Sunday, 22 September 2013

The Kore Ignores the Deeds of Artemis

I'm supposed to stand impassive
while the arch-eyed Artemis wades
in with shins thick as cedars, stops
the gobs of her horn-eared dogs
with giants' heads. I have averted
my gaze for centuries, as stone sweat
drips from big-men's armipts when
the canines sink into their brains,
and as if by reflex, their index
fingers gouge out eyes. My mouth
is stretched into the most artificial
grin I can muster, my hair done
in braids, my nipples perpetually
raised beneath the muslin-alabaster -
and my arm, knocked off long ago
by some clumsy jobsworth, still
proffers an invisible hare. I do it
by staring without pupils, so I
cannot see the moon. Last night,
I dared to look - and as the giants die,
a bead of blood runs down my inner thigh.
Poem by Giles Watson, 2013. Inspired by a fortuitous juxtaposition in the Cast Gallery at the Ashmolean Museum: a group of Korai (women depicted in the height of late-archaic fashion, with brightly-painted clothes, holding out offerings of small animals) from the Athenian Acropolis, stand opposite an extraordinarily visceral cast from the Great Altar at Pergamon, depicting the battle between the Giants and the Gods.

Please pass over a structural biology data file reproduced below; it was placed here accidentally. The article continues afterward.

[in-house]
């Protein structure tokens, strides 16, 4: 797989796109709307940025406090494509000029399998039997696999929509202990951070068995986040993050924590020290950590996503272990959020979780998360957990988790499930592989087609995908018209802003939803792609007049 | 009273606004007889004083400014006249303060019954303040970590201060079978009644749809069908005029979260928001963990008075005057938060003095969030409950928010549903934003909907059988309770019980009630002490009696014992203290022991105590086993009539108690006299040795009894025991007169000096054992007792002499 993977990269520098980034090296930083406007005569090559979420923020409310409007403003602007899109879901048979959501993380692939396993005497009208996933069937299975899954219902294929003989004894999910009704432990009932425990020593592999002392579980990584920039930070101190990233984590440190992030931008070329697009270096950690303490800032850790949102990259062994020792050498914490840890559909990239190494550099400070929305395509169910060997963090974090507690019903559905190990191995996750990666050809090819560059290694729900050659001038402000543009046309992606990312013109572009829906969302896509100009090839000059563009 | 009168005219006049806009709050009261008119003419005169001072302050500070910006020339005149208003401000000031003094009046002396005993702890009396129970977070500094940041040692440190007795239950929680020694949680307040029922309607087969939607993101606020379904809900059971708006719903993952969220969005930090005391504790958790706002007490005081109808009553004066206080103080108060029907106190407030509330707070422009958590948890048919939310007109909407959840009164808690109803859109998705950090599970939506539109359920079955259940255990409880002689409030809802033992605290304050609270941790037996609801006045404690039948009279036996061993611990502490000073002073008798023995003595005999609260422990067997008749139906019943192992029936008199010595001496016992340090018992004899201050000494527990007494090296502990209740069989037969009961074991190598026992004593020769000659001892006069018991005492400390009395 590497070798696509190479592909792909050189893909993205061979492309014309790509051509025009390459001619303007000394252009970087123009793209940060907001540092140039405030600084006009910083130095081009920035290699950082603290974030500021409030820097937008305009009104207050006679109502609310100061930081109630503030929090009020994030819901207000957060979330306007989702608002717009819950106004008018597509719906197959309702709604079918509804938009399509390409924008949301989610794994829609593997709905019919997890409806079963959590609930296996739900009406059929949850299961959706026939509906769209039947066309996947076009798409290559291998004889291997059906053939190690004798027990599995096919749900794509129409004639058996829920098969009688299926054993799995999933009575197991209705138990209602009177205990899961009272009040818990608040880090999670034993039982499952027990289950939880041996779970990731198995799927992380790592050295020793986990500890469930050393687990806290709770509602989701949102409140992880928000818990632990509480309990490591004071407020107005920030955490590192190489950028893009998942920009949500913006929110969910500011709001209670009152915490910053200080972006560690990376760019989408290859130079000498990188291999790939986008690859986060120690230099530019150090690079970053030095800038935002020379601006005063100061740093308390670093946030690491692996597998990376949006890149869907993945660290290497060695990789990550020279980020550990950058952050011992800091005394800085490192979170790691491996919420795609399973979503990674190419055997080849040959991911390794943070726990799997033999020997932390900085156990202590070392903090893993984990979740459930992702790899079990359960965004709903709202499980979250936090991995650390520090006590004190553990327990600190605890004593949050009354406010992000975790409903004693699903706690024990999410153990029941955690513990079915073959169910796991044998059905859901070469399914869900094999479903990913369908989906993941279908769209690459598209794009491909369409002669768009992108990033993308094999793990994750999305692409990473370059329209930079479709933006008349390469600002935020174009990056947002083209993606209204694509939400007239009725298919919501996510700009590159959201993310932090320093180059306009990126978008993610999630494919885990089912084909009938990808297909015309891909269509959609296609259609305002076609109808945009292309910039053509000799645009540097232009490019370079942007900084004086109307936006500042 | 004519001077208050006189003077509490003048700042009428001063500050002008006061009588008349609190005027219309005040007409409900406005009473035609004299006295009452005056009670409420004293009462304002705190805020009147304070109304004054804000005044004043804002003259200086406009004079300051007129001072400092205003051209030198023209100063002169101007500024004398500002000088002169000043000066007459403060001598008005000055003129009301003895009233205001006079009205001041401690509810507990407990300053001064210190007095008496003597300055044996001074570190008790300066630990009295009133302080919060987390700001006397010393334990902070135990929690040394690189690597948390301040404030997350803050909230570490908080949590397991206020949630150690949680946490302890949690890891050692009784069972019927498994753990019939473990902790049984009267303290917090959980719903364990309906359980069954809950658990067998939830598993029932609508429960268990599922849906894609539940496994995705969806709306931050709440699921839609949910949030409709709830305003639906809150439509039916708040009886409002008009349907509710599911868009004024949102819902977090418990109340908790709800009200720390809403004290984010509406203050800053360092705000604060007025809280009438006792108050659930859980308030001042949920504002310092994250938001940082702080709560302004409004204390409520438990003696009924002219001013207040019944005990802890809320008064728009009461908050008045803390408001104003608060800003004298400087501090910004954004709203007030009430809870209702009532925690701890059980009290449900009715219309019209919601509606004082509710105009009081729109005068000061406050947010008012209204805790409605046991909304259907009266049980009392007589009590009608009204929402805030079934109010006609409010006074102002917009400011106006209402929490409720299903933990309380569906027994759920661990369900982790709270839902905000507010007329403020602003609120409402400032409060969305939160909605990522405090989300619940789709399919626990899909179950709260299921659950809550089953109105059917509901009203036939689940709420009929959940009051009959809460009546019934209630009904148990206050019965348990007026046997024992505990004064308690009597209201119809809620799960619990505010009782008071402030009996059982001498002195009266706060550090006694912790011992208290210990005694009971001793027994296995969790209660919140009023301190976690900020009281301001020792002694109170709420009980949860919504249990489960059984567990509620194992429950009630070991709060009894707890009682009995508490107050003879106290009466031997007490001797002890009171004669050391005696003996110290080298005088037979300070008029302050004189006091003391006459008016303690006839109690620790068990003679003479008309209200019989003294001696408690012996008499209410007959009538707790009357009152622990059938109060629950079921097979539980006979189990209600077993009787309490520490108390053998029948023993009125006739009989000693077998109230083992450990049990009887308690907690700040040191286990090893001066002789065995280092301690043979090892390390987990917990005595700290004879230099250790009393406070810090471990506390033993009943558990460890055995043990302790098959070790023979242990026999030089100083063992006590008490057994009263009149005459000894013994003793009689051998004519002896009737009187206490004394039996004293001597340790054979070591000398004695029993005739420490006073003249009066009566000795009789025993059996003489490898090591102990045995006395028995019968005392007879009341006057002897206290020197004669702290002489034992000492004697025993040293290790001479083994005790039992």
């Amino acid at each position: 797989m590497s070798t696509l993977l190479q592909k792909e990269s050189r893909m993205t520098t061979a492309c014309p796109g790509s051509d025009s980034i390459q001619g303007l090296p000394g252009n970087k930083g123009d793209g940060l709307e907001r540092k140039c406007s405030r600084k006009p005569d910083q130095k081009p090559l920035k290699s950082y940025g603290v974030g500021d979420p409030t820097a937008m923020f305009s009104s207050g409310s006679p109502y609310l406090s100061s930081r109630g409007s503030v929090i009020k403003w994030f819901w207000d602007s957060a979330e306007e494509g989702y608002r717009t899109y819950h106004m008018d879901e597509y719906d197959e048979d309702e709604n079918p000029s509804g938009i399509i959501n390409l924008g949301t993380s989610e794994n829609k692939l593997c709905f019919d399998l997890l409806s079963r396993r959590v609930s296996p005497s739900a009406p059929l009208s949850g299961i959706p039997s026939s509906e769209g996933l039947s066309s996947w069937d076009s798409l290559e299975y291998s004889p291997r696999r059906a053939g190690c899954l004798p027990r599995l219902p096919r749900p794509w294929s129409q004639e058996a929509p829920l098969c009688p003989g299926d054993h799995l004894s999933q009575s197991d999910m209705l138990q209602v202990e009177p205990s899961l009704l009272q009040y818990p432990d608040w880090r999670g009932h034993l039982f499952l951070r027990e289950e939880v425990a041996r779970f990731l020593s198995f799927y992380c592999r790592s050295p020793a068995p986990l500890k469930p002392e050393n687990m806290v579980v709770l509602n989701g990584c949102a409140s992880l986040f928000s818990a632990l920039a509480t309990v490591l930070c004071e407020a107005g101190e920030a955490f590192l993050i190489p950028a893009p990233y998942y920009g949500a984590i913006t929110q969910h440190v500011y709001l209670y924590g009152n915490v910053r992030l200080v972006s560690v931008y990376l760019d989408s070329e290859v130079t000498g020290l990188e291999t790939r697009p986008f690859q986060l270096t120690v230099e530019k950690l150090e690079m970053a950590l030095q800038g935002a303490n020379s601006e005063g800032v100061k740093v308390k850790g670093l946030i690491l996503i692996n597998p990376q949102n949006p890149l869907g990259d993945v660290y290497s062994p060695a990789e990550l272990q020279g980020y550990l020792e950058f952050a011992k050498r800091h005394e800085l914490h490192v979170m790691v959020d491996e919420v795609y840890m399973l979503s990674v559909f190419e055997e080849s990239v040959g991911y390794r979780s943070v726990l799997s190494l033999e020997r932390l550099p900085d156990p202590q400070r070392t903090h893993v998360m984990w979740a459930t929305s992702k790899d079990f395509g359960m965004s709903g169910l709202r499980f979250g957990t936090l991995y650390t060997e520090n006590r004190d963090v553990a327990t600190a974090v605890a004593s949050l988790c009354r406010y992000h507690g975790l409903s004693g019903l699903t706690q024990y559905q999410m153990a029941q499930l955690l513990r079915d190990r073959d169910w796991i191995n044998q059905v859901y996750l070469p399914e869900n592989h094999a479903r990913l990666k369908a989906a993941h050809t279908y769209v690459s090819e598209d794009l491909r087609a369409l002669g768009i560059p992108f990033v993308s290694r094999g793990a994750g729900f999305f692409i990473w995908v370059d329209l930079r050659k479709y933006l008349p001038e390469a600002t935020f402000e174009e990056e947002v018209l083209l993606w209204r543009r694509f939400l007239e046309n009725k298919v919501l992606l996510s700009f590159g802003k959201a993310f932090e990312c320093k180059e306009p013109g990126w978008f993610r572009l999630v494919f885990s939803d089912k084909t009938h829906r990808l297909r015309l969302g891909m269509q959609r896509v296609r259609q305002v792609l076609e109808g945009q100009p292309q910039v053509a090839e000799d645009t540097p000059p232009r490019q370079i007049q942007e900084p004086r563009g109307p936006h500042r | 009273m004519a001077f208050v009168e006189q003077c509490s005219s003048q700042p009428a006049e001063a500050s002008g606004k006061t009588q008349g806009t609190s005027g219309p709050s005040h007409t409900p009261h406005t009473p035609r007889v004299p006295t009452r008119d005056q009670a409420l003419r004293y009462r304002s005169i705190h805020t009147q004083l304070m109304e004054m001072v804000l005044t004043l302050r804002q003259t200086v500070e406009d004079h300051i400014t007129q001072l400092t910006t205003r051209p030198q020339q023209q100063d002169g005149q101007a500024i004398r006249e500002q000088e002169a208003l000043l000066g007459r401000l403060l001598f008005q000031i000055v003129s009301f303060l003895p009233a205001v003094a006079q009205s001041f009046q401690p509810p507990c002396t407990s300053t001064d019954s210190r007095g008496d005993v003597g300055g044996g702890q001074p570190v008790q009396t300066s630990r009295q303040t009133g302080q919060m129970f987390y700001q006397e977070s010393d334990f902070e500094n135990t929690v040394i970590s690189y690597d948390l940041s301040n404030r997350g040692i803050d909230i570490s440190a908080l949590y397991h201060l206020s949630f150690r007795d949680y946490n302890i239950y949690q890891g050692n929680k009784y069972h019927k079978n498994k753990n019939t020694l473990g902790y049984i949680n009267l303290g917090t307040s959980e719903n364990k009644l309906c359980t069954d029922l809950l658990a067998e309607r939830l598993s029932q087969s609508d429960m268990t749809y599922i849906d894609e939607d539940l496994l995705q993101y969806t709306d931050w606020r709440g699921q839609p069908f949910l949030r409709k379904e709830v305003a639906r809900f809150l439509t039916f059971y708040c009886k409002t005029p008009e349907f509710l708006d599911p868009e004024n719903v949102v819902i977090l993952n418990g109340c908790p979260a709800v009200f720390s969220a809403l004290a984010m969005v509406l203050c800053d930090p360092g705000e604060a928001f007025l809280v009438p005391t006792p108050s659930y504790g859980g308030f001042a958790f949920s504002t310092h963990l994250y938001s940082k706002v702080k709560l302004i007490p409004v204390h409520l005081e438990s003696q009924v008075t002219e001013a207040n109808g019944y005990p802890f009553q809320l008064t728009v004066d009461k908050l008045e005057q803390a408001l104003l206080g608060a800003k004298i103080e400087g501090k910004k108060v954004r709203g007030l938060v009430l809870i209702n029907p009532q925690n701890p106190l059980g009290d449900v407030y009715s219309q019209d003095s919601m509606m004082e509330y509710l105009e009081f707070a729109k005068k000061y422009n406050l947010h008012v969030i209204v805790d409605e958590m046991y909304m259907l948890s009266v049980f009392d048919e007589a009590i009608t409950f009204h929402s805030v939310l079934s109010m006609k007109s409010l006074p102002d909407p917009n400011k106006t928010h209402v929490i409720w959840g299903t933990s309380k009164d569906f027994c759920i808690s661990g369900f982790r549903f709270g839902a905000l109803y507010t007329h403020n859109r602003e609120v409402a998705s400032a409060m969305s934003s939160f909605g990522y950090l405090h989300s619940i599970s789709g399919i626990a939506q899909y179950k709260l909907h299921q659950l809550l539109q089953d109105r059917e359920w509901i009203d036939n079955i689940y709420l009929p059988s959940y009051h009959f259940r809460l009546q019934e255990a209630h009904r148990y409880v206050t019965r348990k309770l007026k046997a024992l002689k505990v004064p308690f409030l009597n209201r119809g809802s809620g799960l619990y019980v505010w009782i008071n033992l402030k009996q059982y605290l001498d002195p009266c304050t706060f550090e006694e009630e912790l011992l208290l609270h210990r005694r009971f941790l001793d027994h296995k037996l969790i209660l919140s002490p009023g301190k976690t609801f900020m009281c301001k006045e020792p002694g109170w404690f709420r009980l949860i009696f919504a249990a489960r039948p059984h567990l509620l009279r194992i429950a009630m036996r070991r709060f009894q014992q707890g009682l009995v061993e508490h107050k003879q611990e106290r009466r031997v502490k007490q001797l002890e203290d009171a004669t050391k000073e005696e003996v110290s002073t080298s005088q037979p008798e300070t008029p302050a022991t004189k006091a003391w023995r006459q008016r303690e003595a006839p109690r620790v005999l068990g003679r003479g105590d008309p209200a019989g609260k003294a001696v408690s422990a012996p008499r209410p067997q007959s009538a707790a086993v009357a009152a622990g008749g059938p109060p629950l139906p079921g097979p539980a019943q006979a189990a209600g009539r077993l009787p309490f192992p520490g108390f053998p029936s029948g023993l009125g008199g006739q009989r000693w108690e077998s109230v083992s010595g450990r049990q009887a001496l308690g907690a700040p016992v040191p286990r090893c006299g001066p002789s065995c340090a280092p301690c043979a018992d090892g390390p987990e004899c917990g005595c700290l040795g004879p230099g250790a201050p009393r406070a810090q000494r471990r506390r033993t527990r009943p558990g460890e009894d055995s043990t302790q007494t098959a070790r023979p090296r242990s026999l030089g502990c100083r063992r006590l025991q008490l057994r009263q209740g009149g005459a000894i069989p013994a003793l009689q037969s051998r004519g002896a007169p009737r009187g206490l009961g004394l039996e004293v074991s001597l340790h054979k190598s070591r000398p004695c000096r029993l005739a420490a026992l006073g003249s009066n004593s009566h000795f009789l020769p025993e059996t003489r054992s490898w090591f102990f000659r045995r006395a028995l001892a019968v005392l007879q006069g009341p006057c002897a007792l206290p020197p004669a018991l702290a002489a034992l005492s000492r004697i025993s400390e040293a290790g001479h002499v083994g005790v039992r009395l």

Tuesday, 3 September 2013

Poem by Peter Malin for 5th October

Object     Ennui, painting by Walter Sickert (1917-18)

Gallery 63      Sickert and his Contemporaries


All Over

The scene’s mundane, banal; love’s at an end
In this drab room
Whose sickly d├ęcor wears the ochre hues
Of autumn’s fading.
Here we view this man, this woman,
Studiously absent from each other’s gaze,
Reiterating their thoughts’ tormented libretti
As the room plays and replays
Its sullen symphony of brown.

SHE: We thought love star-begotten, angel-blest,
Needless of nurture: lovers’ grained-in fault;
And so we squandered starlight unconfessed,
Smudged its bright promise to this yellowed vault
Where, joined but separate in the artist’s eye,
We thank our stars there’s nothing left alive to die.

HE:   My gaze aspires to space’s lightless vault,
Aches for the joy of universal dark,
Thinks to oblivion all that was my fault
In snuffing, quenching, love’s defenceless spark.
The artist’s palette paints our lives to brown,
But cannot limn the void where, lost and deep, we drown.

New poem by Paul Surman for gallery reading on 5 October.


A red drift veined in the marble table top,
the plump lustre of those grapes.
Studied inflorescence in a vase,
that knife not carelessly laid down.

The spiralled curl of half-peeled fruit
placed purposely to test the painter's art,
the drop of water that bulges inside
its surface tension. They are not the story.

After obsessive precision, long hours
of patient lingering over details,
they are merely a collection of surfaces,
shine and sheen, transparency and glint.

But painted objects lend weight to the mind

as if they or thought could be grasped

Painting by Claire Peeters 

Room 48